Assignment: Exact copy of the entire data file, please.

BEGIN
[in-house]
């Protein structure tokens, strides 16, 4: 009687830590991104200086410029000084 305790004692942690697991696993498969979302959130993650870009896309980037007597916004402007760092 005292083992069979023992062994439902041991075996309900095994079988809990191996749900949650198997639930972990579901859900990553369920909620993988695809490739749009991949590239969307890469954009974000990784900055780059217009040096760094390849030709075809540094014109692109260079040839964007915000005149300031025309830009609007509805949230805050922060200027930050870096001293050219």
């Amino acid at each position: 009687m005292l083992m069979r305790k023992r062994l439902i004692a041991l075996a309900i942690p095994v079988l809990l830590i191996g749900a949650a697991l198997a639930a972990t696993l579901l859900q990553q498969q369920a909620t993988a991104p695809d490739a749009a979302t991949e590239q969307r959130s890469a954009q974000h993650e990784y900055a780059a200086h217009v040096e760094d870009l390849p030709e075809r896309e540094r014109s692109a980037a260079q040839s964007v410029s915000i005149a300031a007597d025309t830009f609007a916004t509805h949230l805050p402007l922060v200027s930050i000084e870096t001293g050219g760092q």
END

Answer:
[in-house]
């Protein structure tokens, strides 16, 4: 009687830590991104200086410029000084 305790004692942690697991696993498969979302959130993650870009896309980037007597916004402007760092 005292083992069979023992062994439902041991075996309900095994079988809990191996749900949650198997639930972990579901859900990553369920909620993988695809490739749009991949590239969307890469954009974000990784900055780059217009040096760094390849030709075809540094014109692109260079040839964007915000005149300031025309830009609007509805949230805050922060200027930050870096001293050219």
């Amino acid at each position: 009687m005292l083992m069979r305790k023992r062994l439902i004692a041991l075996a309900i942690p095994v079988l809990l830590i191996g749900a949650a697991l198997a639930a972990t696993l579901l859900q990553q498969q369920a909620t993988a991104p695809d490739a749009a979302t991949e590239q969307r959130s890469a954009q974000h993650e990784y900055a780059a200086h217009v040096e760094d870009l390849p030709e075809r896309e540094r014109s692109a980037a260079q040839s964007v410029s915000i005149a300031a007597d025309t830009f609007a916004t509805h949230l805050p402007l922060v200027s930050i000084e870096t001293g050219g760092q």